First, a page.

6. Art Jimmerson
Jimmerson had a moderately successful professional boxing career, competing in several weight classes over the years. The UFC was definitely not for him, however, a truth that was proven at the company’s first ever pay-per-view event. Jimmerson, for whatever reasons, thought it wise to wear only a single glove when taking on Royce Gracie at UFC 1. It did not, as you could probably predict, end well for the boxer, who didn’t land a single punch before Gracie went for a submission hold. Jimmerson, likely able to read the writing on the wall, gave up before Gracie could lock on the hold, and the boxer’s UFC career was over before it ever started.
5. Kurt Angle
Angle‘s so-called UFC “career” is one that never actually happened outside of imaginations. The winner of an Olympic gold medal and a professional wrestling champion grew a reputation for being quite the storyteller, and Angle, a known MMA fan, had apparently met with Dana White about participating in the tenth season of The Ultimate Fighter. What exactly happened or did not happen during discussions between the two could be a matter of opinion at this point, but what is known is that Angle, who has battled a laundry-list of injuries over the past couple of decades, will never fight in UFC.
4. Jason Miller
Give “Mayhem Miller” credit for being quite the entertaining personality who did well to make a television career out of himself via the MTV program Bully Beatdown. He was just never able to prove that he was ready for prime time as it pertained to competing in the UFC. The second of a pair of stints in the UFC unceremoniously came to an end when Dana White announced to the press that the company and Miller had parted ways. “Mayhem” has also been involved in some unfortunate incidents in his personal life, including multiple domestic violence/domestic abuse charges.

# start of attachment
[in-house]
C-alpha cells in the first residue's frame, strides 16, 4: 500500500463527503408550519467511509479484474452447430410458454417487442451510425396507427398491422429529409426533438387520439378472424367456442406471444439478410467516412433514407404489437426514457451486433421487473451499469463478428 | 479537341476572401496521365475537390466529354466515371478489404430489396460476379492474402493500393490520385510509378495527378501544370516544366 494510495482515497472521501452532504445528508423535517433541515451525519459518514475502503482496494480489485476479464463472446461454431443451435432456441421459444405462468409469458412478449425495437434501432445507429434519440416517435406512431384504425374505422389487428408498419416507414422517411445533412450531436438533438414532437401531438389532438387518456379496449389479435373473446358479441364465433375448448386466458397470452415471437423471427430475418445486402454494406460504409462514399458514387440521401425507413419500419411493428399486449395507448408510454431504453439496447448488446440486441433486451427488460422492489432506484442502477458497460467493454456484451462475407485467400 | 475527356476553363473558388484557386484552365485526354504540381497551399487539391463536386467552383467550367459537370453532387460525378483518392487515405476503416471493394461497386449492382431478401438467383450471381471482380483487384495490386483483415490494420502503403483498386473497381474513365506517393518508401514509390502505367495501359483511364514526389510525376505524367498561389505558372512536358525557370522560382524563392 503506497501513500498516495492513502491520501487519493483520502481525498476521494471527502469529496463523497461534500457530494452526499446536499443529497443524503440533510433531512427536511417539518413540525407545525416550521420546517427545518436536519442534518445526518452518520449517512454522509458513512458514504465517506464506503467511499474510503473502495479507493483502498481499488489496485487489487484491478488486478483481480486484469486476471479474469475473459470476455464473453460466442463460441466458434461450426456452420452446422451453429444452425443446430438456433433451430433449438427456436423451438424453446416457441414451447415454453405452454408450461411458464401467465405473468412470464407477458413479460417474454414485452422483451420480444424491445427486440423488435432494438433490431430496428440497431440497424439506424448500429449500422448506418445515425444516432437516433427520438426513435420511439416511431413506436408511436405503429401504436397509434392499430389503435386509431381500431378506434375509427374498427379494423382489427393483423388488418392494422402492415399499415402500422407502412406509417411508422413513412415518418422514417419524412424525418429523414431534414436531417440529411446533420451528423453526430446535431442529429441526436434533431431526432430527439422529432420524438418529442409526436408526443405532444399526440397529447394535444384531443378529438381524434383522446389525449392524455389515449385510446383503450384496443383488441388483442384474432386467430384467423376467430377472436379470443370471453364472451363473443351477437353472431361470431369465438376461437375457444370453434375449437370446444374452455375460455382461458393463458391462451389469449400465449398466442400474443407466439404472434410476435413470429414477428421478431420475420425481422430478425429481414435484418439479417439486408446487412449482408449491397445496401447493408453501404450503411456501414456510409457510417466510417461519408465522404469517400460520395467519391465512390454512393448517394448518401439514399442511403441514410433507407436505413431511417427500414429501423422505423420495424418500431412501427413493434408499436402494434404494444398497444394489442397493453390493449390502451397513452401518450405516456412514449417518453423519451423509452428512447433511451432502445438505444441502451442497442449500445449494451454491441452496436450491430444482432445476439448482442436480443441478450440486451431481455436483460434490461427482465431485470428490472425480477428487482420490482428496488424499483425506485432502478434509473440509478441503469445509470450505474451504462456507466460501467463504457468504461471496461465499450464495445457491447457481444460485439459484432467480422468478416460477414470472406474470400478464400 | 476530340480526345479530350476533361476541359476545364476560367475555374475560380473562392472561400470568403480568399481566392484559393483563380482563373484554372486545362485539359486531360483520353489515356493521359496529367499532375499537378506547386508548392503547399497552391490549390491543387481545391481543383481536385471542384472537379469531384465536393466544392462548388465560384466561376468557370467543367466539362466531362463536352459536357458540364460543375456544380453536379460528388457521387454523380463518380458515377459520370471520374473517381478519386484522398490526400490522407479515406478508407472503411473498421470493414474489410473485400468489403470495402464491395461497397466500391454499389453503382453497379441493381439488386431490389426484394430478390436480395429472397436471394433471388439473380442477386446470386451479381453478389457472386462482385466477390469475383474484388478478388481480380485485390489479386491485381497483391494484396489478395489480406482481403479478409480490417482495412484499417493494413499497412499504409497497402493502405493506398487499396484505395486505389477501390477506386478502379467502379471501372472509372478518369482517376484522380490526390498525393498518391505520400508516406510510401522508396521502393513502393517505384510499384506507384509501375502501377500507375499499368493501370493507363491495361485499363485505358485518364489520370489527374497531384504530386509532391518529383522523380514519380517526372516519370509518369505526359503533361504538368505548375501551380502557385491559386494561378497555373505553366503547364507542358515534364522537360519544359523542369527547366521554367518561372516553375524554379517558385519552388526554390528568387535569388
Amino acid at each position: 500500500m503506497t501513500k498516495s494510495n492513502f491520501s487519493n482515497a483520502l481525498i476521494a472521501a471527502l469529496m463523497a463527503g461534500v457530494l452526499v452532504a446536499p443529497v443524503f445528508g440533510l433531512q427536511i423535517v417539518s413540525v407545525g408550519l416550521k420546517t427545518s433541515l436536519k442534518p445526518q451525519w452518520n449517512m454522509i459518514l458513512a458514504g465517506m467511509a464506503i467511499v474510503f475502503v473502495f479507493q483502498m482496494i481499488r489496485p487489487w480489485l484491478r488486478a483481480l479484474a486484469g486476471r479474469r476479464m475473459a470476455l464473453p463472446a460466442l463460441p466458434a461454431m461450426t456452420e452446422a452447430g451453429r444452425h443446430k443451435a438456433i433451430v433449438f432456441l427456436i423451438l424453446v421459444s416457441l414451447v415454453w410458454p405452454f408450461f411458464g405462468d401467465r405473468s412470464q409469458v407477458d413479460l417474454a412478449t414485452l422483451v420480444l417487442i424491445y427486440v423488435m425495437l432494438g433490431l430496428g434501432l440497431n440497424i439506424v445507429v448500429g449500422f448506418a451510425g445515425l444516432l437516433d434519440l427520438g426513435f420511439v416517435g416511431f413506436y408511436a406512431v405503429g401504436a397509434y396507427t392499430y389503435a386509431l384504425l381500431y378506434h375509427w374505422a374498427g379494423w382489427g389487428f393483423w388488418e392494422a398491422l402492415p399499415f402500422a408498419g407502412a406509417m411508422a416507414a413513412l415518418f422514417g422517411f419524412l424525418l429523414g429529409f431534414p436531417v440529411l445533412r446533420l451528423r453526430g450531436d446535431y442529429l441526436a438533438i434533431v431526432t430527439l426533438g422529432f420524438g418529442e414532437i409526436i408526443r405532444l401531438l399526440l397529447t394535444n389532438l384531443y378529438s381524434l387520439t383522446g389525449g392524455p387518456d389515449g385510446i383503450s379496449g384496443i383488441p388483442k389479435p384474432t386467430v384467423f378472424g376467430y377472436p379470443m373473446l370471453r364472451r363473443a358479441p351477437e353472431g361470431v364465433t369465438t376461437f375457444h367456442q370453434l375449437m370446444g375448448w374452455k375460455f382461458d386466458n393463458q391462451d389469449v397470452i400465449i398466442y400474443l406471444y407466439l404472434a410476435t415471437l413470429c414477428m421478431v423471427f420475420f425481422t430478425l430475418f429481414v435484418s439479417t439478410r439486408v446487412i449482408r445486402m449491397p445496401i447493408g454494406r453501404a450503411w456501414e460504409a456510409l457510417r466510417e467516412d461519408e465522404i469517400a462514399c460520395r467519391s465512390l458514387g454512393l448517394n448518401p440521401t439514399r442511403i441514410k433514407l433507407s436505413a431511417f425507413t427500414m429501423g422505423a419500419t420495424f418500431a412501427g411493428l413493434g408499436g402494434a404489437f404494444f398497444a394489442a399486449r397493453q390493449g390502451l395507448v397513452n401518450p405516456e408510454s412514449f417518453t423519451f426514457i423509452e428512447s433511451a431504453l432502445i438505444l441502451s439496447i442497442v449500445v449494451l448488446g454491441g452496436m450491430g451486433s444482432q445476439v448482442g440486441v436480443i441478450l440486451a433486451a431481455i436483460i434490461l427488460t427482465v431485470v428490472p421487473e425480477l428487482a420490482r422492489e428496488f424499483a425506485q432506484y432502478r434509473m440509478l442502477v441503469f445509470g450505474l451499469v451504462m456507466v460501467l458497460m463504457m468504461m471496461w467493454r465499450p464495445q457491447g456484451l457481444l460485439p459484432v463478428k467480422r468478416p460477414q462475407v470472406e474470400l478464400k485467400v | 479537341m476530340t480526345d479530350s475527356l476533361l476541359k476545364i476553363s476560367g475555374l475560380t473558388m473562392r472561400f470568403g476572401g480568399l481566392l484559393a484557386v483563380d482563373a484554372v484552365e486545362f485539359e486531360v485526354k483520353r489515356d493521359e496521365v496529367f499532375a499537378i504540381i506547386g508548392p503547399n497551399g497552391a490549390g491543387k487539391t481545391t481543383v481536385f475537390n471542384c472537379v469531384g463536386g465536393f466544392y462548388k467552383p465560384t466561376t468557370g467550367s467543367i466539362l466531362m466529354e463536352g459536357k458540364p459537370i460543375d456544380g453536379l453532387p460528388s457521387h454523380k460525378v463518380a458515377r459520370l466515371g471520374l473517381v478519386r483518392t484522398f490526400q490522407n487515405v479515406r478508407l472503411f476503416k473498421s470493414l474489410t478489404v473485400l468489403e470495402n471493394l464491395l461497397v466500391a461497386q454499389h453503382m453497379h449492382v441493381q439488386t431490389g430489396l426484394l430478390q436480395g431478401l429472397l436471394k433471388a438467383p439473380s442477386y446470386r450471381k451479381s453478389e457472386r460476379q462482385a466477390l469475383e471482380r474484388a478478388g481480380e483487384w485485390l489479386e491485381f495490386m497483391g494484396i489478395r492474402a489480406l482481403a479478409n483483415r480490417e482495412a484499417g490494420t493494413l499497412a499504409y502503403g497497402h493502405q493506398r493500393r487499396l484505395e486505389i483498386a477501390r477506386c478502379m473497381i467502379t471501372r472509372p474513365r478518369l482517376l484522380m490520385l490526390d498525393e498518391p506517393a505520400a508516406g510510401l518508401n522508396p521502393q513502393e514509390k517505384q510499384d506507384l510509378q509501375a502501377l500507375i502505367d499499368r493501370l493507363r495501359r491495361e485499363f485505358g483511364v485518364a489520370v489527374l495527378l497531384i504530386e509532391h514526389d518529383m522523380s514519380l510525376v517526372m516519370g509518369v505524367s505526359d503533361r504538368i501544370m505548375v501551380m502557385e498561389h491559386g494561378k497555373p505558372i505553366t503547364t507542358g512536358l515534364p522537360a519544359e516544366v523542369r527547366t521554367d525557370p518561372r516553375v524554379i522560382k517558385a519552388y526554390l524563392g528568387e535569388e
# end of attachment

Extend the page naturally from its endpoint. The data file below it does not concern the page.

3. Manny Yarbrough
Yarbrough was recruited by Morgan State University for football and for wrestling, and it was in wrestling where he excelled. He was, depending on which stories on the subject you would like to believe, billed to be around 600 pounds when he competed at UFC 3 all the way back in September of 1994. His massive size advantage did him zero favors in the early days of UFC, as he was unable to withstand strikes delivered by Keith Hackney. Yarbrough was finished by Hackney via TKO (punches) in the first round of that fight, and Yarbrough never again fought in the promotion.
2. James Toney
The outspoken Toney set out to get paid and show that he was not merely a gimmick when he took on UFC legend Randy Couture in August of 2010. Toney, an accomplished boxer during his career, was in the bout for about 20 seconds before things went terribly wrong. Couture scored an easy takedown before the 30-second mark of the match, and Toney failed to even land a shot before he submitted. UFC diehards did not care that they had watched what was essentially a scam, as Toney was so unlikeable that watching him get humiliated and dominated was well worth the price.
1. Kimbo Slice
Kimbo Slice became an Internet sensation due to his ability to dominate in real-life street fights and for a unique look that included an impressive beard. Following an unspectacular start to his MMA career, UFC gave Slice a chance to win a contract via The Ultimate Fighter television program. Slice lost his debut fight, and he would win only once while with the promotion before UFC decided to end the experiment after the company made as much money as possible off of Slice’s name. His MMA career is not yet finished, however, as Bellator has given Slice one final chance to make it in an international promotion.